Operator

The next question is from Ben Uglow from Morgan Stanley.

Ben Uglow - Morgan Stanley, Research Division

I have a couple. First though, I just wanted to make sure I completely understood the response to the last question. On the oil and gas side, both modules, it seems to me what you’re saying, Joe, is that you're not seeing -- or the year-over-year comps are difficult. You may not have seen so many large orders, but there is not a fundamental change in your customer behavior. Or did I misinterpret that? Or have your oil and gas customers changed their CapEx intentions to any significant degree? So that was question #1. Question #2 is really just a color on China. The orders were indeed positive. And could you tell us how power and automation in China roughly split out? And I'm very curious on what your general impression is on the industrial environment in China at the moment, Joe.

Joseph M. Hogan

Okay. Ben, on the -- on your first question, oil and gas, I'd be very clear. I don't see a customer changing CapEx on oil and gas. What we see is the oil and gas that we expressed through marine, we haven't seen as many offshore ships actually being contracted this year than we did last year. So that's the change there. I don't think that means that the CapEx is going down. You just move your CapEx into different areas because that's the way the shipbuilding piece goes. Did that make sense to you, Ben? So in a classic oil and gas business, when we're talking about onstream, offshore platforms, we're playing a lot in those types of things. I'm telling you, we're not seeing any, what I would say, systemic change in that business. The year-to-year -- these huge Marine orders that are associated with oil and gas, we've seen this kind of fluctuation. And that's more than anything is what I've seen in numbers. Ben, I want to be sure you're clear on that. Is that clear enough?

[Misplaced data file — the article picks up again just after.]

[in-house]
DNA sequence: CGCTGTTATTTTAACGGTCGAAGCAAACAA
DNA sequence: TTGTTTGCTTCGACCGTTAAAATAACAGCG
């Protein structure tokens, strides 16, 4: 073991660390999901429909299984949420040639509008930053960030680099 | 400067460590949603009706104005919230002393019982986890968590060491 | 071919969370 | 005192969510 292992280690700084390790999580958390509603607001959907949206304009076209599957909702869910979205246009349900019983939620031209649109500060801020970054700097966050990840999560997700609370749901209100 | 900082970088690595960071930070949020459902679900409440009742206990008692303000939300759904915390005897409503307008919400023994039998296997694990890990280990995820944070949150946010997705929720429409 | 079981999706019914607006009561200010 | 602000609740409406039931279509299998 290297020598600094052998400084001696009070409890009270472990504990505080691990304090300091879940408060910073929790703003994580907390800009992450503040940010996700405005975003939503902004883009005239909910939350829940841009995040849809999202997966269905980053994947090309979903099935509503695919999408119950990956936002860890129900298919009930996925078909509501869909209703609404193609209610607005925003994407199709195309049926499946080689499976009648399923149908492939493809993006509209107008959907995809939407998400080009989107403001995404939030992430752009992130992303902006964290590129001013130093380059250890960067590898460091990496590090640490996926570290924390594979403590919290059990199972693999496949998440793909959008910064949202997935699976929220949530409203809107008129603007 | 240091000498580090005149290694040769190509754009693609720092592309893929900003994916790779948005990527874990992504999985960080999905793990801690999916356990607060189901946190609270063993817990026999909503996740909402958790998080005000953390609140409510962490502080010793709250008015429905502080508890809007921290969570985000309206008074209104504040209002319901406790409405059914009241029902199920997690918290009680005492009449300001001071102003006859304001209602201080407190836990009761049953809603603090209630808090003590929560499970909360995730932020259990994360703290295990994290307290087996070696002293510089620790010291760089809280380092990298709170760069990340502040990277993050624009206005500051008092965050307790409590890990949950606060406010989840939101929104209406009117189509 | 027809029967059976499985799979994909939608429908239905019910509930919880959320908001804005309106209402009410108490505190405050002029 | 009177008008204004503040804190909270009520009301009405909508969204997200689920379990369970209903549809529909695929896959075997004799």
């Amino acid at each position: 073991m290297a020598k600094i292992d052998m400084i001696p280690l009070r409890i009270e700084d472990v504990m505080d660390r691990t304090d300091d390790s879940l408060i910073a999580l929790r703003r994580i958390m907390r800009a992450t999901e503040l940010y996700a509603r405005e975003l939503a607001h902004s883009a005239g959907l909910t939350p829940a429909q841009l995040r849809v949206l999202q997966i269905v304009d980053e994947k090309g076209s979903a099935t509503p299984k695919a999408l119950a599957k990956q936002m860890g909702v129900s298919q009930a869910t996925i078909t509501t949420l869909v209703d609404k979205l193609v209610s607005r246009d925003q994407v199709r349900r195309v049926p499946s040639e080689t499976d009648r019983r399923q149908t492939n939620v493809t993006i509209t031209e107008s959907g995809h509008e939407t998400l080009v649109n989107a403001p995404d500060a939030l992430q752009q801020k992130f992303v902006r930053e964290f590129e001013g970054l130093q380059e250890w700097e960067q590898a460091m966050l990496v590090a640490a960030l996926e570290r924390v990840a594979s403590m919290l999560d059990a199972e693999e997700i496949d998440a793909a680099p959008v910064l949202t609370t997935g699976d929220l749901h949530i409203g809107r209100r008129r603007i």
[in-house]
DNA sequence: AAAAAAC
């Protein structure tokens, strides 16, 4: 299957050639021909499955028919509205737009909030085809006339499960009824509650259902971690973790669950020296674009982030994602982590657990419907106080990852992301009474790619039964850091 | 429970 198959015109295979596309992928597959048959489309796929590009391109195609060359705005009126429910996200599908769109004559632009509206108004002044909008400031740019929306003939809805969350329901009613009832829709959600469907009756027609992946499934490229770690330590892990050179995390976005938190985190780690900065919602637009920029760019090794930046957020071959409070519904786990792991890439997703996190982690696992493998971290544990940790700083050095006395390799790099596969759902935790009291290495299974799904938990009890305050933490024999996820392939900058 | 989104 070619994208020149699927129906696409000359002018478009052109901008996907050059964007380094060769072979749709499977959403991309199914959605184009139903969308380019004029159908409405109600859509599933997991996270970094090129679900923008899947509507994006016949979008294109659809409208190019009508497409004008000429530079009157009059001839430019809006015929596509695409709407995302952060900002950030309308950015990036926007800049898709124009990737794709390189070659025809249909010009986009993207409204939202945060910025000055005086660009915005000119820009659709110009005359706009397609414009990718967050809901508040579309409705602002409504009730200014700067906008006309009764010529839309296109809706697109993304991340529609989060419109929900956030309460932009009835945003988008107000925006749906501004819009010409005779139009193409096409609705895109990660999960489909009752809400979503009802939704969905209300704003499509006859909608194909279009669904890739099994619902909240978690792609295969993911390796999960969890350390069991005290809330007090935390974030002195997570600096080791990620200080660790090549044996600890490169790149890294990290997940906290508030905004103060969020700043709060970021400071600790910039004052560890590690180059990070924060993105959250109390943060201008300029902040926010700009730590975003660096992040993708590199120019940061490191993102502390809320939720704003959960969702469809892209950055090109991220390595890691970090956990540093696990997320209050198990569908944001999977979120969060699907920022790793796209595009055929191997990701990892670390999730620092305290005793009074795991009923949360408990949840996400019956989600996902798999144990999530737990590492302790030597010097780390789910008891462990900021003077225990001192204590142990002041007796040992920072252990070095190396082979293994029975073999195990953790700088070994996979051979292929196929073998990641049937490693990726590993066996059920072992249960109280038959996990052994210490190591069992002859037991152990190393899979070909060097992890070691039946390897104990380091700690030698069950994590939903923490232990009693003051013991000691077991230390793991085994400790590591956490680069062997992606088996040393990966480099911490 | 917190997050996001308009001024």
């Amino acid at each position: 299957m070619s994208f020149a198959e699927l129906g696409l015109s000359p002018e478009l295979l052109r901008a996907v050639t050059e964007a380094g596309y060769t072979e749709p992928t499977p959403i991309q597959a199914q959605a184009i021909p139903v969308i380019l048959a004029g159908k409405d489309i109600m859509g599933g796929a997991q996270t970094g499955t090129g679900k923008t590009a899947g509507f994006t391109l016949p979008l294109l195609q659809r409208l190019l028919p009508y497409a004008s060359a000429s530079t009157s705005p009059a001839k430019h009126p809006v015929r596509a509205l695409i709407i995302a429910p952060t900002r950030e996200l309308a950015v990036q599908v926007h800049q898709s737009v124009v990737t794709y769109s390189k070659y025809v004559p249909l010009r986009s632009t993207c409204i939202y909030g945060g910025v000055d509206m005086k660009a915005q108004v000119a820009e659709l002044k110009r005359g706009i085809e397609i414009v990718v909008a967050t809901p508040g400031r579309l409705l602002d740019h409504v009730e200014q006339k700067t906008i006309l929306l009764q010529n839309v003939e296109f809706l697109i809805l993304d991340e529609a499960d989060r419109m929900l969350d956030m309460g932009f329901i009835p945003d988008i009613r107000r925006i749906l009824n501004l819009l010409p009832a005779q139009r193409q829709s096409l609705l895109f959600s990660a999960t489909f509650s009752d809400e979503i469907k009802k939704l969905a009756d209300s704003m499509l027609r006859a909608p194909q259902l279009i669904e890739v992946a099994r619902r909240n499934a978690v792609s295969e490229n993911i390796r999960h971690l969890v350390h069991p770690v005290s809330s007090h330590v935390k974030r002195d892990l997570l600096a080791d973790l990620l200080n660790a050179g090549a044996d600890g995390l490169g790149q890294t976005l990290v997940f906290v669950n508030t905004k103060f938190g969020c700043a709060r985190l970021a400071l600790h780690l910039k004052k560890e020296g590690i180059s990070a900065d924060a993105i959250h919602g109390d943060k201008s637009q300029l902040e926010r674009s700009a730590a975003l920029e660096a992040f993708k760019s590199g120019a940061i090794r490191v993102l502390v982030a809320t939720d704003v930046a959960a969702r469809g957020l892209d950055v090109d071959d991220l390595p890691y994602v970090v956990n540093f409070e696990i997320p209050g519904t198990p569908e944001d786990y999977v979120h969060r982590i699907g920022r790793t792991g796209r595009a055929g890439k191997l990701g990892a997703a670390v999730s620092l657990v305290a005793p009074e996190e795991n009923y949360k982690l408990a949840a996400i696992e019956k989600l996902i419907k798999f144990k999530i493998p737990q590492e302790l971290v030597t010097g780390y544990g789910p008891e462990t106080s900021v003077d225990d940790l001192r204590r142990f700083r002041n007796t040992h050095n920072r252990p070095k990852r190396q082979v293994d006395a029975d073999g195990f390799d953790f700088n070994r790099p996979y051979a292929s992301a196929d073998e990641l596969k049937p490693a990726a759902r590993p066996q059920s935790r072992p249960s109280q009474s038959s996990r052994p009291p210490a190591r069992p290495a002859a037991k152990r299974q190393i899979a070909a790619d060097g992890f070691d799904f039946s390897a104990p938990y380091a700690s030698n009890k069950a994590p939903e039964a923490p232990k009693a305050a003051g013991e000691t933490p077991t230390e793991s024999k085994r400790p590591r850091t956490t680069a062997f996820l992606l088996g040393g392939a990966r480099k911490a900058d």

Ben Uglow - Morgan Stanley, Research Division

Yes. Well, I guess I was curious about was just whether, let's call it, upstream oil and gas CapEx, onshore, whether big customers, particularly in the States, were deferring or changing their intentions in any way.

Joseph M. Hogan

I haven't seen that. I can't say it won't happen, but I haven't seen that yet, okay. On the China side, when you look at China for the first quarter, it's -- pardon me, I'm sorry, for the second quarter, we can give you the first half, too, which is about 11, right, overall?